Function Overriding

    If we left it at this, we would have a pretty boring game, with nothing happening except a bunch of internal values being changed. This is where function overriding comes in. We can override any function in our base class with another one in the extended class. We'll demonstrate this with a simple class we'll call Enemy. This class has only two functions: class Enemy : public GameObject { public: virtual void TakeDamage(const int amount); virtual void Kill(); }; Note that the function declarations use the virtual prefix. This tells the compiler that these functions should override the equivalent functions in the base class. (In practice, you should make all your class functions virtual unless you know for sure they will never be overridden.) What would the Enemy::TakeDamage() function look like? We can use this to add some additional behavior. In the example below, we'll just play a sound from the position of the character model entity. At the end of the function, we'll call the base function, so we still get the handling of the health value: void Enemy::TakeDamage(const int amount) { //Play a sound entity->EmitSound(sound_pain); //Call the base function GameObject::TakeDamage(amount); } Once the enemy takes enough damage, the GameObject::TakeDamage() function will call the Kill() function. However, if the GameObject happens to be an Enemy, it will kill Enemy::Kill() instead of GameObject::Kill(). We can use this to play another sound. We'll also call the base function, which will manage the object's alive state for us: void Enemy::Kill() { //Play a sound entity->EmitSound(sound_death); //Call the base function GameObject::Kill(); } So when a bullet hits an enemy and causes enough damage to kill it, the following functions will be called in the order below:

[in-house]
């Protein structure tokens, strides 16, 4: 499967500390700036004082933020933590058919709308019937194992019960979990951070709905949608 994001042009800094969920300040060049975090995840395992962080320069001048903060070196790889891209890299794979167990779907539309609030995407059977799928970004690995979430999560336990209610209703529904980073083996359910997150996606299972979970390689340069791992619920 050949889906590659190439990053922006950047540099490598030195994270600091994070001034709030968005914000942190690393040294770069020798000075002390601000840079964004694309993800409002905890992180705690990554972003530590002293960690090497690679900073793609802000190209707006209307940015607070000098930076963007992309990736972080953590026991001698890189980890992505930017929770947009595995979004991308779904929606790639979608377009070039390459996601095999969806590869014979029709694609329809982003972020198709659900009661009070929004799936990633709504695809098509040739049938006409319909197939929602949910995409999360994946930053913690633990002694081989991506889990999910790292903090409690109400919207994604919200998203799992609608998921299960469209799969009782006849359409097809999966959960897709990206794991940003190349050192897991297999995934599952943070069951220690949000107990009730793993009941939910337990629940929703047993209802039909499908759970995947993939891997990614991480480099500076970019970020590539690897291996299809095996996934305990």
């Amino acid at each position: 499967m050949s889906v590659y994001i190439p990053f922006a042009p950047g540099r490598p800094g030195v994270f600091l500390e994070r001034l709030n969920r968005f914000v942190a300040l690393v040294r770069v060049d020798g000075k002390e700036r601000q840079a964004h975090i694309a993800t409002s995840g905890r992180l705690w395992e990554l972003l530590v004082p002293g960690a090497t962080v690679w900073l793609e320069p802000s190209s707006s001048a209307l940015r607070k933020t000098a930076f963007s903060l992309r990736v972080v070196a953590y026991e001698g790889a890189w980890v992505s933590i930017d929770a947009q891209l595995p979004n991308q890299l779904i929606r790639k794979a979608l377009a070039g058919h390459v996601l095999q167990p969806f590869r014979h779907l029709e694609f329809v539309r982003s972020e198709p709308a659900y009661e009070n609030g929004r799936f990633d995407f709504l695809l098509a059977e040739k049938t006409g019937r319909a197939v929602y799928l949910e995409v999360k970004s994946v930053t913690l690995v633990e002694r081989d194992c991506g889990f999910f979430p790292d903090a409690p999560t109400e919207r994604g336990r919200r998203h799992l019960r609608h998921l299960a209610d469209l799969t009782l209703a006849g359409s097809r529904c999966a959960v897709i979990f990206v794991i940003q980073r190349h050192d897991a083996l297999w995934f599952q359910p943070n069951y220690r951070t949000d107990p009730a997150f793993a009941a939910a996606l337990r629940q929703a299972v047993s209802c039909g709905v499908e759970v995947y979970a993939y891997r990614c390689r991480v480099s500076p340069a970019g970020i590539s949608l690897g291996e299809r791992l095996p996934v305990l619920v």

• Enemy::TakeDamage
    • GameObject::TakeDamage
    • Enemy::Kill
    • GameObject::Kill
    We can reuse these functions for every single class in our game. Some classes might act differently when the health reaches zero and the Kill() function is called. For example, a breakable object might fall apart when the Kill() function is called, and get replaced with a bunch of fragments. A shootable switch might open a door. The possibilities are endless. The Bullet class doesn't know or care what the derived classes do. It just calls the TakeDamage() function, and the behavior is left to the different classes to implement.

    Conclusion

    C++ is the long-standing game industry standard for good reason. In this lesson we learned some of the advantages of C++ for game development, and how object-oriented game design can be used to create a system of interactions. By leveraging these techniques, you can create wonderful worlds of rich interaction and emergent gameplay.